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Authorities are investigating whether an Oakland man arrested on suspicion of drunken driving early Saturday is responsible for an earlier hit-and-run that killed a Penngrove woman’s two miniature horses.

The CHP does believe that Ronald Rennert’s Honda CRV was the vehicle that smashed through a small corral just after 2 a.m. and struck both of Juanita Carrillo’s horses, Scout and Big Red, Sgt. Andrew Henkens said. The two animals were later euthanized.

Car parts that matched the CRV were found at the corral and the vehicle had front-end damage that included tufts of animal fur, Henkens said. The CHP is investigating whether Rennert, 39, was driving the car at the time of the crash, he said.

Rennert was arrested by Cotati Police Officer Bennet Knight early Saturday morning on the shoulder of southbound Highway 101 near Petaluma, said Cotati Police Chief Michael Parish.

Knight had spotted Rennert driving westbound on West Sierra Avenue and noticed his vehicle had front-end damage, though the officer at the time did not know about the Penngrove hit-and-run, Parish said.

The officer saw Rennert’s vehicle swerving across traffic lines on the roadway, Parish said. Knight then pulled Rennert over without incident.

“He appeared severely intoxicated … to the point that he had trouble holding a conversation with the officer,” Parish said. Officers took a blood sample from Rennert, but have not received the results of the test, he said.

Rennert was booked into the Sonoma County Jail and his car was towed, he said.

Carrillo said she was told by officers that Knight later recounted the arrest to fellow Cotati police personnel.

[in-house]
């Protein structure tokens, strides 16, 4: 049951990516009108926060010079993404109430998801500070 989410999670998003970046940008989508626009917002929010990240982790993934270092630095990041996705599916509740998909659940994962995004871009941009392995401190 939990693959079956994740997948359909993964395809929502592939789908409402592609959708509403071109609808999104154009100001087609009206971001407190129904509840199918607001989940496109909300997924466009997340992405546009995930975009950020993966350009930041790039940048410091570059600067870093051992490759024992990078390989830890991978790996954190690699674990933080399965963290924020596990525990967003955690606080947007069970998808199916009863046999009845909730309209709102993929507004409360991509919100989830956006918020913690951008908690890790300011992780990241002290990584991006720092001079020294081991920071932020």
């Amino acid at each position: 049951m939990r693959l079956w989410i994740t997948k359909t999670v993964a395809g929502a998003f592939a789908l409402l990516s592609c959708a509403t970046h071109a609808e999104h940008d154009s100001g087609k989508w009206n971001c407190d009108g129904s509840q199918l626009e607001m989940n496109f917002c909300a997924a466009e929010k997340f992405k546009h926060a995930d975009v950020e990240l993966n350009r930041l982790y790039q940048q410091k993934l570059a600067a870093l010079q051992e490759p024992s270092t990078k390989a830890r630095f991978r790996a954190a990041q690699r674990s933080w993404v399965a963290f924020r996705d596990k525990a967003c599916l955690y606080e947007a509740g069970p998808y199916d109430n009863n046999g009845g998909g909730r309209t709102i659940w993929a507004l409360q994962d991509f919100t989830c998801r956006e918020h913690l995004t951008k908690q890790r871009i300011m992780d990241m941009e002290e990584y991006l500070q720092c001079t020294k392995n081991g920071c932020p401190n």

One official noted the deaths of the horses had been making the rounds on social media. Knight then contacted the CHP, she said.

Carrillo, a 59-year-old woman who owns a dog-grooming business, said she has been overwhelmed by community support. Her son bought Scout about 8 years ago and she had Big Red for about 6 years.

Her original Facebook post on the crash attracted more than 5,000 shares. Strangers have stopped by her house to pay their respects to the horses and offer their sympathy. One woman and her daughter brought a card and candy.

“Just when you start to lose a little faith in humanity, it’s been restored quickly,” Carrillo said.

“Their eyes were all teared up,” Carrillo said.

Her landlord paid the veterinarian who euthanized her horses and then handled disposal of the carcasses while she went inside her house and lowered the blinds.

The CHP officers stayed on the scene well after they finished their investigation to help provide emotional support as she placed blankets over both horses.

Carrillo and her son later put up two crosses on the property with the names of both horses spelled out in purple paint.

The crosses held two containers with fresh flowers placed inside.

While she took a picture on Easter Sunday of the crosses, her dog Jessie came over to sit in between the two memorials, staring straight at the camera. “She just took it upon herself to sit there when I took the picture,” Carrillo added later noted about her dog in an email.